• How to get customer support, including whether the call center will be closed or operating at reduced hours
  • How to get updates, whether via mobile app, SMS messages, email, or some other method
  • Precautions your brand has taken to minimize damage from the weather and maximize service for your customers
  • Information about emergency relief organizations

The overarching goal of these messages is to preemptively answer common or likely customer questions. This will reduce customer support burdens and increase customer satisfaction through easy self-service.

For example, we worked with an internet service provider client to craft pre-storm messaging that prompted customers to download their mobile app to stay informed, asked them to sign up for text alerts about outages, and directed them to an outage map, in addition to highlighting other resources.

Promotional messaging related to extreme weather events is most likely to be sent by retailers and other B2C brands, and only to people who have opted in to receive their promotional emails, texts, and push messages. While the goal of these messages is to drive purchases, the most successful ones have a helpful rather than promotional tone.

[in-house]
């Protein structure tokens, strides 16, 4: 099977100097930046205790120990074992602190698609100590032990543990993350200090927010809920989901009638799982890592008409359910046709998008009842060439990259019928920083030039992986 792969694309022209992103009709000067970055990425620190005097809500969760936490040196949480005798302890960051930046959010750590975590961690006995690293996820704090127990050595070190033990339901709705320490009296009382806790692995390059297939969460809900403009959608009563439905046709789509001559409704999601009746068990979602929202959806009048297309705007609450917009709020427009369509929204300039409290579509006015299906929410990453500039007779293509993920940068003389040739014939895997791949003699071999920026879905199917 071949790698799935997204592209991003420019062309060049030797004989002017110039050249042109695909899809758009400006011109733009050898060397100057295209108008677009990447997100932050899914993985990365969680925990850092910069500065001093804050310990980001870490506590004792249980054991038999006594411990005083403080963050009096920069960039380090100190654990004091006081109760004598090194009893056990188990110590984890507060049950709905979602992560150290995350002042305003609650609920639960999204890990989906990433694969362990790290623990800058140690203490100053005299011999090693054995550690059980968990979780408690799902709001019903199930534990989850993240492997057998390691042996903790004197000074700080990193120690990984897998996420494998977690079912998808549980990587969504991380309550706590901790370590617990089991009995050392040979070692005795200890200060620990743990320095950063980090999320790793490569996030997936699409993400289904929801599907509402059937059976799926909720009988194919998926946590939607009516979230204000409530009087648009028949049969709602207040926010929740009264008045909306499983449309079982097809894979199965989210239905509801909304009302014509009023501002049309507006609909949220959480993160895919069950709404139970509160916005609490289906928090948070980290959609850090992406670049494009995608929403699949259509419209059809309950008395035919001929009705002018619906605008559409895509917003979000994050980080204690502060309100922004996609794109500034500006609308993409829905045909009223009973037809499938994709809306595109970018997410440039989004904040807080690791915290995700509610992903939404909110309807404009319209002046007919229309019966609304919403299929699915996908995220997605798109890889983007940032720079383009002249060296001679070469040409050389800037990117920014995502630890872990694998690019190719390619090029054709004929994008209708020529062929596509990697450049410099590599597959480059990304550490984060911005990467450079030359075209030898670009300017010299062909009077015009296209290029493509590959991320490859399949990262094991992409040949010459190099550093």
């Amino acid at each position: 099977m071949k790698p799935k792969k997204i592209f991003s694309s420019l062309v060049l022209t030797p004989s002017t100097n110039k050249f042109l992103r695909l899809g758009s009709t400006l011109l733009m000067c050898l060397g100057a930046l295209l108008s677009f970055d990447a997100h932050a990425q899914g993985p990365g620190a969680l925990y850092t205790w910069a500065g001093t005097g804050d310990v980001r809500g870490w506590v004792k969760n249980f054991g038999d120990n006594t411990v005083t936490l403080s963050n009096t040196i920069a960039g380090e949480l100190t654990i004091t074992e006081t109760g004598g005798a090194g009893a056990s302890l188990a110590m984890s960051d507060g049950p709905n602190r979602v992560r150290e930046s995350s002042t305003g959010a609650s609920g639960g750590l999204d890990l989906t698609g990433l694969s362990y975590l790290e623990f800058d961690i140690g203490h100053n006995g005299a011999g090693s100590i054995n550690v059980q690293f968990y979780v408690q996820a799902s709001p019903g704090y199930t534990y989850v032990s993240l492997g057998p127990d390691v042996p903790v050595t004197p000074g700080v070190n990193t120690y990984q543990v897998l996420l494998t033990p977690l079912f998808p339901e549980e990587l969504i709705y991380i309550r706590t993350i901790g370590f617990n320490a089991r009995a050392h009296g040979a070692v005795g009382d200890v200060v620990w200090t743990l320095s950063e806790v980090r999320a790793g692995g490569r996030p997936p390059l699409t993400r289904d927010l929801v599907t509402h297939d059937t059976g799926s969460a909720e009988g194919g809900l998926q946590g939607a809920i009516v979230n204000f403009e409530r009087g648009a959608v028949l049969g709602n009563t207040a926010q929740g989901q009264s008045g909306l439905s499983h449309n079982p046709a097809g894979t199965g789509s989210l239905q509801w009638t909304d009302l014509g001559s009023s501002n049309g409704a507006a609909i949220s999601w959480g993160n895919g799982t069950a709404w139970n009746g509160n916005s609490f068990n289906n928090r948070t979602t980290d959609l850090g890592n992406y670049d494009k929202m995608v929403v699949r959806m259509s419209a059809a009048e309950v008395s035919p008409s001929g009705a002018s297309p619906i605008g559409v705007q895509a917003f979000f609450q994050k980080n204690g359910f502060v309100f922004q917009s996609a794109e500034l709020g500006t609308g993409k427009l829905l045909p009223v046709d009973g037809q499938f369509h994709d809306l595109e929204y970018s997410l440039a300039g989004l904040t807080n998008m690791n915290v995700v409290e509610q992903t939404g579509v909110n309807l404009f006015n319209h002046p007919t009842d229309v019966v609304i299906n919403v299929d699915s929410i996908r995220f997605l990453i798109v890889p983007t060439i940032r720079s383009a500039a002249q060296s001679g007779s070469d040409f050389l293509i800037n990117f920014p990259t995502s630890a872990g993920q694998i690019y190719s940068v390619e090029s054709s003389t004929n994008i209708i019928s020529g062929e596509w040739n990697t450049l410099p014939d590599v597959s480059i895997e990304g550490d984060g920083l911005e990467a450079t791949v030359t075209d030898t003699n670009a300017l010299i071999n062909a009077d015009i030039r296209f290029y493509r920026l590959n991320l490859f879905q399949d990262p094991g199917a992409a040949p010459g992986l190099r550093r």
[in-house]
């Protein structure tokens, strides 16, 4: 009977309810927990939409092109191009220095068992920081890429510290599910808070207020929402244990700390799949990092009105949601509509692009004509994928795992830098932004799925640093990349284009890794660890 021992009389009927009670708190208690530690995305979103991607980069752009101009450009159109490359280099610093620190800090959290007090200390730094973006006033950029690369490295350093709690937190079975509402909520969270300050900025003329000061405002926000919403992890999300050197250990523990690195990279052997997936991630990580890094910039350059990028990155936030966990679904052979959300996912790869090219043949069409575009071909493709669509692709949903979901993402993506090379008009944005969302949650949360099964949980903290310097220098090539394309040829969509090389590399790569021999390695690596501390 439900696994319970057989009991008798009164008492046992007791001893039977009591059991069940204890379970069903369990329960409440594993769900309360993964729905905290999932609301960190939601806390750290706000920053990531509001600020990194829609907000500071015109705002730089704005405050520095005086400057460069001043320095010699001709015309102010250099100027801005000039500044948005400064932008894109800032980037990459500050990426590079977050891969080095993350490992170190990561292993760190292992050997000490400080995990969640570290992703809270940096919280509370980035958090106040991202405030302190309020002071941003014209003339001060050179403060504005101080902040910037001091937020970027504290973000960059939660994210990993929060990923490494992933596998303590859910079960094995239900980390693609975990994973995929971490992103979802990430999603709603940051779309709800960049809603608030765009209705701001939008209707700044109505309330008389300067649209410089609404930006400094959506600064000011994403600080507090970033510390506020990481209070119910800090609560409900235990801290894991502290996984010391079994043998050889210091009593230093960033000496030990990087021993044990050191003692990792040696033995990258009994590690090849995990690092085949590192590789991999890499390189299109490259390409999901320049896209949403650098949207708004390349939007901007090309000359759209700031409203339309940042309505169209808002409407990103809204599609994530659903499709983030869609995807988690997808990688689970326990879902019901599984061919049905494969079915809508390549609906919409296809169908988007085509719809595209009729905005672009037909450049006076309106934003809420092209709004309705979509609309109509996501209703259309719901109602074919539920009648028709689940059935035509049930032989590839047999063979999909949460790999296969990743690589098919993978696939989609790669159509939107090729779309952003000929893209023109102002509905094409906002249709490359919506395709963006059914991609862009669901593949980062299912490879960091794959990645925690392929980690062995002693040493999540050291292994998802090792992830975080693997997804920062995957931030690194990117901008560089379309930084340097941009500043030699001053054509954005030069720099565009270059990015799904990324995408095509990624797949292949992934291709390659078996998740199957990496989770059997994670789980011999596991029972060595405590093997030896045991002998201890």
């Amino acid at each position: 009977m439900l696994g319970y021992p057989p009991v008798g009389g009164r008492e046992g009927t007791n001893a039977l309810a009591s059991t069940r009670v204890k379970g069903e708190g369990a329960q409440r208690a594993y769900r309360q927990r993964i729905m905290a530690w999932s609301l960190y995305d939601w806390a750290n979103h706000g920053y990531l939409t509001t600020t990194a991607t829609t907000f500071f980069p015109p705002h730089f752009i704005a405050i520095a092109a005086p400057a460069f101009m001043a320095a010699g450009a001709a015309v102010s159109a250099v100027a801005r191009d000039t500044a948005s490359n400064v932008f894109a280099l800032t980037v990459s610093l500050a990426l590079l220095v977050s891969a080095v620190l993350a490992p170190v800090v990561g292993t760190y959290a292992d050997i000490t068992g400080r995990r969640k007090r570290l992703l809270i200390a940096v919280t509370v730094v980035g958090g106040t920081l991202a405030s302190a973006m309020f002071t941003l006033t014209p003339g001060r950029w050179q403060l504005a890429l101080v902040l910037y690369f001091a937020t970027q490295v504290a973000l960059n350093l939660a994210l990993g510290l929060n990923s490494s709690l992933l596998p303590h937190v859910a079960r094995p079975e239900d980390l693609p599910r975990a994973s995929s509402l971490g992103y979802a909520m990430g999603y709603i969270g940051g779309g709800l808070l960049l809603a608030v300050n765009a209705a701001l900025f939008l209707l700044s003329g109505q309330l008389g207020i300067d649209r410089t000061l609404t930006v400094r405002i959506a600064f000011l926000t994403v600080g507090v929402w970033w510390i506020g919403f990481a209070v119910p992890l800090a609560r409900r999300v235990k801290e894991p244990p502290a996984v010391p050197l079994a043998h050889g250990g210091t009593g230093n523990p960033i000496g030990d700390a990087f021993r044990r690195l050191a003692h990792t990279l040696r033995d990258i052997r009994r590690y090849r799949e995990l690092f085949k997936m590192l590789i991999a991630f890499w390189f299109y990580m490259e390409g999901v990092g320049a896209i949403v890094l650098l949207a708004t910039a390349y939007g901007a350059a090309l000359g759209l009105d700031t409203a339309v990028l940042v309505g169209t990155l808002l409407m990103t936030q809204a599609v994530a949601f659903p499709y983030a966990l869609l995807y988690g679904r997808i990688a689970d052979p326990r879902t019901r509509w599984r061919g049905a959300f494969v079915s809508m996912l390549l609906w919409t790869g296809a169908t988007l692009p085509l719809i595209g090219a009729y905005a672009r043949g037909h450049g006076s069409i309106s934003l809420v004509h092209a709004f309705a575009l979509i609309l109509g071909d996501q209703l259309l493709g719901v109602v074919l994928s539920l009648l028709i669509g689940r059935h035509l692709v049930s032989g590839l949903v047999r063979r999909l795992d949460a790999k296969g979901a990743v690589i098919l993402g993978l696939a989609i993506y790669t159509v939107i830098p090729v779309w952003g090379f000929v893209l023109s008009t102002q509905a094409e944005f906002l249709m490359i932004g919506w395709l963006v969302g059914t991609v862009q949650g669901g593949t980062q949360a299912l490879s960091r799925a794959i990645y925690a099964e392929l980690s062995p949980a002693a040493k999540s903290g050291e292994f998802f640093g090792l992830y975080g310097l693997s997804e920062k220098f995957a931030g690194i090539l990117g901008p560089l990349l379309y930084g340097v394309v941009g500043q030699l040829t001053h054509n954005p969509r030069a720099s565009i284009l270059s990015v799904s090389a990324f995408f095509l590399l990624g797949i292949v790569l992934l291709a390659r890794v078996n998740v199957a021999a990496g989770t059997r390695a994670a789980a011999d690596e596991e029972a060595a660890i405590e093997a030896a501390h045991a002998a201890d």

For example, one of our clients in the pet supplies industry sent a pre-storm message encouraging pet owners to “prepare now…to keep your pets safe during extreme weather.” The message included content blocks about ensuring pets have ID tags, stocking up on essentials, creating a pet first aid kit, and minimizing pet stress. Yes, it was about selling products, but it led with an editorial feel as it highlighted preparedness issues.

A national home improvement retailer used similarly helpful pre-storm messaging, saying, “Start preparing for winter weather. We’re open and ready to help. It’s what neighbors do.”

It’s critical to recognize how radically different in tone promotional messages would be for, say, a heavy snow versus much more extreme weather. The former may be cause for a light-hearted Snow Day sale or tips on entertaining kids who are off from school. The latter is much more likely to result in deaths, which most brands work very hard not to be associated with. For example, swept up by the novelty, a number of brands regretfully promoted Polar Vortex sales in 2019, when temperatures plunged in the US and caused more than 20 deaths.

Understand what is and isn’t a transactional message.

Tone & Imagery